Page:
Picture a husband and a wife walking arm in arm in the rain, and God is calling the husband to hold the umbrella over both of them, but he is to make sure that his wife is especially protected from the rain. She will find. Under God, her freedom and security under her husband’s umbrella. (And for those who are single or widowed, you will find more of your freedom and security under the Lord’s umbrella, which may include the pastor and elders of your church.)
Ladies, if you are married, then God has designed you to blossom and bloom most fully under the servant-leadership of your husband… but this will not come naturally to you. In fact you will kick and scream against it (see Gen. 3:16 “Your desire will be for you to rule over your husband.”). But God will teach you much about submitting to the Lord as you learn to humbly submit to your husband.
Godly matriarchs, set an example of this, and train the younger wives to have their hearts softened in this crucial area. More experienced, godly women need to come alongside the younger ones and offer training, advice, and encouragement… and the younger women ought to take it!
Now to the men….
II. Patriarchs should mentor younger men, with grace (vv. 6-7a)
“Similarly, encourage the young men to be self-controlled. 7 In everything set them an example by doing what is good.” A patriarch who is aging with grace should be a natural example to the younger men in all areas of life.
Patriarchs should mentor younger men in two main areas:
A. Learning how to apply the brakes (Self-control) (6)
Most men, and especially younger men, have little problem with the gas pedal in a car; we love to put the pedal to the metal and go fast in life. But we often struggle to find the brake pedal; we have a hard time saying “No” to things that will enslave us if we don’t apply the brakes, through some God-empowered self-control.
The word for self-control in v. 6 conveys the idea of “brakes” (such as in a car or on a bike), of someone who knows how to stop, when to quit and when to say “no”. A lot of men know when to start but not when to stop! What are some areas or examples of this? Anger, driving cars, drinking, lust, pornography, physical violence, abusing girlfriends, wives, and children, gambling, and spending money on “toys.”
But note that Paul writes to Titus that young men can be taught to develop self-control; they can, by God’s grace, gain mastery over those habits and desires and addictions that at times seem so out of control.
Let us be clear about where this self-control comes from: Titus 2:11-12 “For the grace of God that brings salvation has appeared to all men. It teaches us to say “No” to ungodliness and worldly passions, and to live self-controlled, upright and godly lives in this present age…”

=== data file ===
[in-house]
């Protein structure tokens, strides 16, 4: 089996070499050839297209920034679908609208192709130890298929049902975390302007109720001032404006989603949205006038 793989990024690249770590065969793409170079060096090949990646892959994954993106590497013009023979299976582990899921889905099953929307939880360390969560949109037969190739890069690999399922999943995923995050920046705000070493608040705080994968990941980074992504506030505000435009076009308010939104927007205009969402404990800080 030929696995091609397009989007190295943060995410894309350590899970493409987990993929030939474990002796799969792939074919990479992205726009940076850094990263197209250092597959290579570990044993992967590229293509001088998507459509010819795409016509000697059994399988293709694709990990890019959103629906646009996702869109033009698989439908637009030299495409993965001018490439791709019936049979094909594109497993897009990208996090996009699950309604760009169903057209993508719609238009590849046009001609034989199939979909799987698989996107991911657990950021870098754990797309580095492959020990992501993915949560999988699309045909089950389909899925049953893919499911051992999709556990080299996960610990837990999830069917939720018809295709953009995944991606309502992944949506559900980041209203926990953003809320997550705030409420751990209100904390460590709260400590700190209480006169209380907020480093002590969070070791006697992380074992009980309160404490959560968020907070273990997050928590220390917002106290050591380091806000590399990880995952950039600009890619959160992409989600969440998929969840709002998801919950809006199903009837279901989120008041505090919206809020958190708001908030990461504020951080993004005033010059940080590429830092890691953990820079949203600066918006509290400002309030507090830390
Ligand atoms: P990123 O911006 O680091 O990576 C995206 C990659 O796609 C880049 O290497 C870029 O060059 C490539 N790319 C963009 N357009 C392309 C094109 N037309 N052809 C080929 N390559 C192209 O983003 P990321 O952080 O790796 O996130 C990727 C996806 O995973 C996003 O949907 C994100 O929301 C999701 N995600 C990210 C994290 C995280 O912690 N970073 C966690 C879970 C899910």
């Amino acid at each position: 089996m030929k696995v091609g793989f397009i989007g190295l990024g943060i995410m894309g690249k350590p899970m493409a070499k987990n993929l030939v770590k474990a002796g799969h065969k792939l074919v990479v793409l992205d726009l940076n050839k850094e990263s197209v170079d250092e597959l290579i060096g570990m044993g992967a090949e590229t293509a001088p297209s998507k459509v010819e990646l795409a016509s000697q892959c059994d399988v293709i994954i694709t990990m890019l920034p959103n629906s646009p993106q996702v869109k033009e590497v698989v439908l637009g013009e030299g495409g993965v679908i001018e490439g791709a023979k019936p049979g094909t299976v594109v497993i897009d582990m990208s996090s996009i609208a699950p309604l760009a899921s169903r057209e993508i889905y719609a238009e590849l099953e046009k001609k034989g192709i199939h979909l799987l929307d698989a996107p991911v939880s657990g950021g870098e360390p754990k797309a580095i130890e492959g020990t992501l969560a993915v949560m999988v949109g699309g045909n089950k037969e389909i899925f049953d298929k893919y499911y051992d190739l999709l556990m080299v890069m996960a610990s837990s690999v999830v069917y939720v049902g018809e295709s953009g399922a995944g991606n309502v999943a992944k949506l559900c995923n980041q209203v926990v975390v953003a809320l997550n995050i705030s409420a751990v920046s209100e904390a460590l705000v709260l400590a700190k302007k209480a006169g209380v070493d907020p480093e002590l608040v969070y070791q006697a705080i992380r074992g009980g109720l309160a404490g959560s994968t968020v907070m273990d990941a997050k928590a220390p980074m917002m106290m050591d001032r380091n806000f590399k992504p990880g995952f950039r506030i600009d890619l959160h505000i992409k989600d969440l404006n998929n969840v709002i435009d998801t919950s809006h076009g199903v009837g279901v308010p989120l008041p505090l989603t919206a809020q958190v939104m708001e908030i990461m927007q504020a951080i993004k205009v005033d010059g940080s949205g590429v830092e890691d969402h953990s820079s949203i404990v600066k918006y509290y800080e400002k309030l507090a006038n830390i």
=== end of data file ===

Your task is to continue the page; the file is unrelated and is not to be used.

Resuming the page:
It is by understanding, appreciating, and applying the grace of God which saved us that we are taught how to say “No” to ungodliness and worldly passions, and to live self-controlled, upright and godly lives.
Godly patriarchs need to help younger men learn how to apply the brakes of self-control.
B. Being an example in every area of life (7)
“In everything set them an example by doing what is good.” (ESV: “Show yourself in all respects to be a model of good works.”)
Notice that older men are to both encourage and to exemplify/ embody; we are to both train and typify what God desires younger men to be and do. And this is so important in our culture because there is a lack of godly young men out there!
There is a desperate need for younger men to see godly models in older men. Men need mentors: if not their own father or grandfathers, then other men in the church. They need to learn by example how to love a woman, how to raise a child, how to be a spiritual leader in the home, how to be wise in decision making, and how to deal with suffering and loss.
The Greek word for “example” or “model” refers to the model, pattern or mold into which clay or wax was pressed, that it might take the figure or exact shape of the mold.
It is notable that in here Paul didn’t say “tell them” but rather “show them.” Paul wrote more about Titus the example than he did about Titus the exhorter! Titus was himself to be what he wished others to be.
And that’s how it should be with godly patriarchs. Older men, does what you say by your life validate what you say with your lips? Even our most forceful and compelling arguments will fall on deaf ears if our lives fail to back up what comes out of our lips.
Writing to Timothy, Paul says in 1 Tim. 4:12, “Don’t let anybody look down on your youthfulness.” Don’t let anybody criticize you just because you’re young. “But rather show yourself an example,” the very same phrase he gave to Titus. But here he delineates five categories…speech, conduct, love, faith and purity. In all those areas of life, Timothy, I want you be a pattern that other men can follow.
Perhaps each man could ask a close friend, or a son: “In which areas of my life am I setting a good example, and where do I need improvement?”
Of course, ultimately, our highest example is Jesus Christ Himself: In 1 Corinthians 11:1 Paul writes, “Be imitators of me as I am of Christ.”
Younger men and women: I urge you to latch on to a godly matriarch or a godly patriarch and learn from their wisdom and their example. You need it!
Older men and older women, I exhort you to make it your aim to mentor and influence the younger men and women that God has brought into your life: sons and daughters; sons in law and daughters in law; grandchildren; nephews and nieces; people at church and people in your neighborhood… even those living far away, through e-mails, calls, and skyping!
You are being given by God the great opportunity to impact the next generation for the Lord Jesus Christ! You have wonderful prospect of molding future leaders in the church, home, and society by your example!
May the last season of your life be the most influential one, for God’s glory!